What Are You Missing in Your Distance Training Program?
This blog was written by Brandon Johnson CSCS, FMS, USAW
What if I could give you one simple key to running faster, decreasing injuries and feeling better when you run? Would you be excited to learn about what you are missing in your training program? The simple answer: weight training! Weight training is becoming much more of an accepted practice for endurance runners. Elite-level runners have embraced weight training and have made it a part of their training programs.
There are a whole host of reasons for endurance athletes to add weight training to their training regimens. First and foremost, an organized strength training program has been proven over and over again to help reduce the occurrence of injuries. Not only severe injuries, but the muscle strains and sprains that plague your routines. Weight training also makes you a more efficient runner. Weight training makes your nervous system work better, especially when you challenge yourself with heavier loads. This is a big one for endurance athletes; traditional multi-joint exercise (for example, squats and deadlifts) have been shown to promote more core strength than other abdominal strengthening routines. Squatting provides a more natural movement to challenge your core strength than sit-ups or crunches. One last benefit that I will discuss here is a change in body composition. Weight training can help promote a leaner body, slow the catabolic effect of endurance training and increase the uptake of fatty acids to spare glycogen during running. Sparing your glycogen stores early or throughout your run saves those stores for late in the race when you are trying to push for the finish.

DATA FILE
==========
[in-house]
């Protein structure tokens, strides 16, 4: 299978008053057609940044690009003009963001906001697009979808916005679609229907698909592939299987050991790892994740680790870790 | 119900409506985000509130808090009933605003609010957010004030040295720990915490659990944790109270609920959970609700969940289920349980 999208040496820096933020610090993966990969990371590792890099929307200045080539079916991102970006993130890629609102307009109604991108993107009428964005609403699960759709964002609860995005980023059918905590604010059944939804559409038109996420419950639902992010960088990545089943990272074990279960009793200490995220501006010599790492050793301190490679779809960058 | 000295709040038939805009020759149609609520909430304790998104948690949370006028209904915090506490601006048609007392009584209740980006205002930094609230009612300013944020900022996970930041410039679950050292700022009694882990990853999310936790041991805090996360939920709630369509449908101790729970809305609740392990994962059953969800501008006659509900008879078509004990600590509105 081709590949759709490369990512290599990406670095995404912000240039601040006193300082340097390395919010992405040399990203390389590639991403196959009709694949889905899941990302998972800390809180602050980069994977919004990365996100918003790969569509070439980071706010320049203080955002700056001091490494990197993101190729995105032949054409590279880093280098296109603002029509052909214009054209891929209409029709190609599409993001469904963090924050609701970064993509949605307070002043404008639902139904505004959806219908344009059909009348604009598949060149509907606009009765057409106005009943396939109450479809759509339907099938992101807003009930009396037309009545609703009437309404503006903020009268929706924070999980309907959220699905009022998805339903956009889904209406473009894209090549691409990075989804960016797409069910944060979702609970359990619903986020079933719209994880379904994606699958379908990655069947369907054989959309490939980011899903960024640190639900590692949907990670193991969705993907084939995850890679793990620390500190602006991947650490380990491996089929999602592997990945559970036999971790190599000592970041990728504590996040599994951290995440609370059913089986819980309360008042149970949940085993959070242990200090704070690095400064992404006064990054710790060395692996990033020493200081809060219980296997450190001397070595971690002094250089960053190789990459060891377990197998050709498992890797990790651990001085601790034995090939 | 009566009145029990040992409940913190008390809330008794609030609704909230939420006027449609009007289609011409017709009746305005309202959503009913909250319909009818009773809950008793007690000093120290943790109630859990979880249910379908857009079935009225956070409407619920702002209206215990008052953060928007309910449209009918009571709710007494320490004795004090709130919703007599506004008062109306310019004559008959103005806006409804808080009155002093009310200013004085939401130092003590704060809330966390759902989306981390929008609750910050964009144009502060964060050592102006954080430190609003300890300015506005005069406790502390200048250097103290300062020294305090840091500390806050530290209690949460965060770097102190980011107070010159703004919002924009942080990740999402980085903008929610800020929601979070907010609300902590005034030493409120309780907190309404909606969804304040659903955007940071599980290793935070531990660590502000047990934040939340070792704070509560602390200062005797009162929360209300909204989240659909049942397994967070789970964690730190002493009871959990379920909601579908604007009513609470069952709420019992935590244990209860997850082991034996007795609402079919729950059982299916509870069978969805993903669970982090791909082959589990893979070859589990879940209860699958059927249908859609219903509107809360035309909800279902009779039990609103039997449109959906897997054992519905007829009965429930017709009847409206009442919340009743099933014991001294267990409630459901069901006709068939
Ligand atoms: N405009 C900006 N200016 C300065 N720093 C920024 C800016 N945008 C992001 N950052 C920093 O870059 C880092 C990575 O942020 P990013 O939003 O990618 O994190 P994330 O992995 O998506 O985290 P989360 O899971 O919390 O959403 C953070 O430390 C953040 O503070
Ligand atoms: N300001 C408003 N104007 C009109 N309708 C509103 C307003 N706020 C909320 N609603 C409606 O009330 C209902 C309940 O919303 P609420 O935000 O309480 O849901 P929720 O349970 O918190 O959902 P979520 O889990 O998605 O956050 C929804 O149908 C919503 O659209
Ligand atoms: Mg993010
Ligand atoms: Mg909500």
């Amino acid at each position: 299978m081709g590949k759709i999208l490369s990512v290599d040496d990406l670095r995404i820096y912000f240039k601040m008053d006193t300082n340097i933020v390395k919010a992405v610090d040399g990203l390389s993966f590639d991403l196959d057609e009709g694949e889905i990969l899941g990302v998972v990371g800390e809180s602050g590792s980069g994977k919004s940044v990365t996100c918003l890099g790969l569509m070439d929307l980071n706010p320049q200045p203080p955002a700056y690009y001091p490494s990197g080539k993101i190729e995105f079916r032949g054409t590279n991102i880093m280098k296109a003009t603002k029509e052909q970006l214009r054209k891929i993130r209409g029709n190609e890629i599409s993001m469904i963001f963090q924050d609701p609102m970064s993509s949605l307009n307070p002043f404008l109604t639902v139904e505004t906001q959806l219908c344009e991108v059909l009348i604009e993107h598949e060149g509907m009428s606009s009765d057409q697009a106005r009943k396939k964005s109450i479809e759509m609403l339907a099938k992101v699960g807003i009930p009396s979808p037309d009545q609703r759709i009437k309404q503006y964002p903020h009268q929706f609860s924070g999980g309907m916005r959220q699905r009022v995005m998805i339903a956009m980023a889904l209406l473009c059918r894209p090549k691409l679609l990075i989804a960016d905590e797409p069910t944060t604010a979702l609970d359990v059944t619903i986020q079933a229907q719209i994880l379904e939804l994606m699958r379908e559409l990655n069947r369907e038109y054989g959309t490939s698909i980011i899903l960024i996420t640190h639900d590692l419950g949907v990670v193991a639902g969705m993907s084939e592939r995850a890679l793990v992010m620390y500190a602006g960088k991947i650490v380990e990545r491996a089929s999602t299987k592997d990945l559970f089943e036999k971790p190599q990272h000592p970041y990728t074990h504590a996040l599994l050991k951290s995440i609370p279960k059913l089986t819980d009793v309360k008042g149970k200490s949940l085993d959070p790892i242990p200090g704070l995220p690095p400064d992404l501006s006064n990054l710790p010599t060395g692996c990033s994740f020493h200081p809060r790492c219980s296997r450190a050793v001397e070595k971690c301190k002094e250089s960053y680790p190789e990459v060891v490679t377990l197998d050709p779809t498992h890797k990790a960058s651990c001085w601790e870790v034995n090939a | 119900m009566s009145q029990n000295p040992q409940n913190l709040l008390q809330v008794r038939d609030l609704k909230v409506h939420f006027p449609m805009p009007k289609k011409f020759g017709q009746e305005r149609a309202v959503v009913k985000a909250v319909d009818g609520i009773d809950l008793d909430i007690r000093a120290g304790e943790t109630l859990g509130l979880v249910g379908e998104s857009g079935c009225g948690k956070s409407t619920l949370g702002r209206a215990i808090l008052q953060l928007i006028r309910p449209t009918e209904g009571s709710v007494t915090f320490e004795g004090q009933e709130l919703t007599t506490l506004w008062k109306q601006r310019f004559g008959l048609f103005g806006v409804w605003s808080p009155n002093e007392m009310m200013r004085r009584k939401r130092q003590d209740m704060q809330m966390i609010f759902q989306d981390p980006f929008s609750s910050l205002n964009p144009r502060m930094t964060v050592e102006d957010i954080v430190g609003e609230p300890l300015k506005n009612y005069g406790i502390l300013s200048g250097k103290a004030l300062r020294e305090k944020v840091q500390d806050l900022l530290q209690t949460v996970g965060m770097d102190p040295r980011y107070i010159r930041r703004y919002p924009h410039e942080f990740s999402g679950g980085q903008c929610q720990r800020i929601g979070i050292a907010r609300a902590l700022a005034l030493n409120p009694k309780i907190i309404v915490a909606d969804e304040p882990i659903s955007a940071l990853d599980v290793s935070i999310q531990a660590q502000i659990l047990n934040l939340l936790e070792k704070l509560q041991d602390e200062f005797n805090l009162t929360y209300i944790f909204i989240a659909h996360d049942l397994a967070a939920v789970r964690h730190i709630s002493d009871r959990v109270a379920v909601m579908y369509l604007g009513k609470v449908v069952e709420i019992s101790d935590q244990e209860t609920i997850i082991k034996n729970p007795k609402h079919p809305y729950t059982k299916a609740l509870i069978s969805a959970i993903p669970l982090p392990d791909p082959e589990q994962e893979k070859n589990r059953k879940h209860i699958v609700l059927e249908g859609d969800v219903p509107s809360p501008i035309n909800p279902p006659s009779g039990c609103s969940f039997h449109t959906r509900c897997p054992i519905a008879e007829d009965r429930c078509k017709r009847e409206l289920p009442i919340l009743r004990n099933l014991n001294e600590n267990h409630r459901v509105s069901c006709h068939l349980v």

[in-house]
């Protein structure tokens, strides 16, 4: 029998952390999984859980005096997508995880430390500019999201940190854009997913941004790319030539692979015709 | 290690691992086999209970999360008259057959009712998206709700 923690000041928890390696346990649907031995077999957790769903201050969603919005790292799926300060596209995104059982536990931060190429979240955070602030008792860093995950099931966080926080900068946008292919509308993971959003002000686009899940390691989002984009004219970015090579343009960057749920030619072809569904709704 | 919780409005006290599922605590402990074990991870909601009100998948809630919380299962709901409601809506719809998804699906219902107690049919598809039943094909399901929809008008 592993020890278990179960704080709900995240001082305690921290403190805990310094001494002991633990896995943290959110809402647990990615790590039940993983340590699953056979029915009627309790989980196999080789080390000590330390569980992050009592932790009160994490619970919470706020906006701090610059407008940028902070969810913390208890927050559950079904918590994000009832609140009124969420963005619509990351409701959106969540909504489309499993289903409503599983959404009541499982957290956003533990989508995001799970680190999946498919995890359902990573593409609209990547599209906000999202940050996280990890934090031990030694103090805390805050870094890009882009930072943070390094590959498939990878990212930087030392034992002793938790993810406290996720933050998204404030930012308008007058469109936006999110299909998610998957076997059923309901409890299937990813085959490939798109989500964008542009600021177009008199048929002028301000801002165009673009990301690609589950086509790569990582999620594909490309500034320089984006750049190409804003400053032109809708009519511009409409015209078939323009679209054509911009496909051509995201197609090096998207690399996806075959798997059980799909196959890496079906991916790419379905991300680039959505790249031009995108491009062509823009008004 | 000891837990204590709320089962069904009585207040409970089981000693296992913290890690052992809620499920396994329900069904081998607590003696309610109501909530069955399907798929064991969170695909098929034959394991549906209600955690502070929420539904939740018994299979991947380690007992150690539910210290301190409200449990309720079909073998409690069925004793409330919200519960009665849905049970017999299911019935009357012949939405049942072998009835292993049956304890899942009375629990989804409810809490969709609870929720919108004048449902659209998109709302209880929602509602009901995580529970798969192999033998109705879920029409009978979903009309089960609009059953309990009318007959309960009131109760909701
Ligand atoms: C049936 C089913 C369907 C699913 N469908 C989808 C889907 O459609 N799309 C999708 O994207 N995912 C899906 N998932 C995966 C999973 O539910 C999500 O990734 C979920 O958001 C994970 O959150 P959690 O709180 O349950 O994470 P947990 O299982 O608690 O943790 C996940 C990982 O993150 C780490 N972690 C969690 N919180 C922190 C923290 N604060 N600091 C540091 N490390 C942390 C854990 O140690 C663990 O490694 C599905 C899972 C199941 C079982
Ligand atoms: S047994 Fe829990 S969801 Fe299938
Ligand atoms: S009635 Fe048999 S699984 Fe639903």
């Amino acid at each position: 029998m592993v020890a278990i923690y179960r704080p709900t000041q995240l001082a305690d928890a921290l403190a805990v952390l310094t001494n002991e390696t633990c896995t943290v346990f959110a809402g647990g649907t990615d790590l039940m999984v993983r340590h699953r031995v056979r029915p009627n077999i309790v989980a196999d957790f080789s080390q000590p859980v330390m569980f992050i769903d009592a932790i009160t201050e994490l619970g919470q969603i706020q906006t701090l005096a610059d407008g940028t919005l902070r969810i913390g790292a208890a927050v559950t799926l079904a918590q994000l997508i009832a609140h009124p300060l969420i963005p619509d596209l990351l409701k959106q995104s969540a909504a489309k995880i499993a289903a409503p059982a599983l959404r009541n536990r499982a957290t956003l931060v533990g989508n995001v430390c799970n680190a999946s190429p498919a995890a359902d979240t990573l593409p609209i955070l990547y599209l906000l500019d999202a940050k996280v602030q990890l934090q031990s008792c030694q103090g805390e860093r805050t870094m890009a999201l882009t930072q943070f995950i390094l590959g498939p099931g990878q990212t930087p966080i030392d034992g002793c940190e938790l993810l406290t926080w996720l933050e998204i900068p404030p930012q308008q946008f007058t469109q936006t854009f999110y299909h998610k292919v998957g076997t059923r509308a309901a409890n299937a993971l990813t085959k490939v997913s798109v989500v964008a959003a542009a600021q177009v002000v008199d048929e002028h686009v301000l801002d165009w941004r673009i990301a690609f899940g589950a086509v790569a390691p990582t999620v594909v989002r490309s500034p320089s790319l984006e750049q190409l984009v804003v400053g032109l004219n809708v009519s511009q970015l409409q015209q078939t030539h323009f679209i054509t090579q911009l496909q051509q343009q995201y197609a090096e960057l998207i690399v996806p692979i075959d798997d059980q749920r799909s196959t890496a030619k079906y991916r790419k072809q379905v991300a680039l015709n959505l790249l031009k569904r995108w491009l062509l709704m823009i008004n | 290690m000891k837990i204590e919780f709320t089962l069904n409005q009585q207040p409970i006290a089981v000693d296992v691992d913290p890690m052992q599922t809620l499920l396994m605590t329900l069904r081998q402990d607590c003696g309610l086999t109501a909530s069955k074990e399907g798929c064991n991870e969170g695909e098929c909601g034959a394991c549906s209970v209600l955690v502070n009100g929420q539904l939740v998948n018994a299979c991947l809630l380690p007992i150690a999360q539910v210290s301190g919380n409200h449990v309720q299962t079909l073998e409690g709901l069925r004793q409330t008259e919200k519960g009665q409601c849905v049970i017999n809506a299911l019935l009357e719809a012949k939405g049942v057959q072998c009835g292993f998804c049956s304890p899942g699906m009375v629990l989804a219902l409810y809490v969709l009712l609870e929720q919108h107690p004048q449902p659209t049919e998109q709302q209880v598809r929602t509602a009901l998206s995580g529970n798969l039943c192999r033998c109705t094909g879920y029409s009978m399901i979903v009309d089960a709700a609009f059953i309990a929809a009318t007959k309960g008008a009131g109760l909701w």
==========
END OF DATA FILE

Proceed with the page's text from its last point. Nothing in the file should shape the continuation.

How do you implement a weight training program? Start slowly—I recommend adding two days per week of weight training. Find movements that you are comfortable with and build confidence in the weight room and progress from there. Start with a moderate volume of eight to 10 reps for three sets of a chosen exercise. After three to four weeks, move down in your rep range to four to eight reps for three or four sets. I also recommend free weight exercises to help promote core strength, balance and coordination. If you feel uncomfortable with free weights, start with machines and try to move to free weights after you have built some confidence.
Learn more about how Bon Secours Sports Performance can help you achieve your training goals.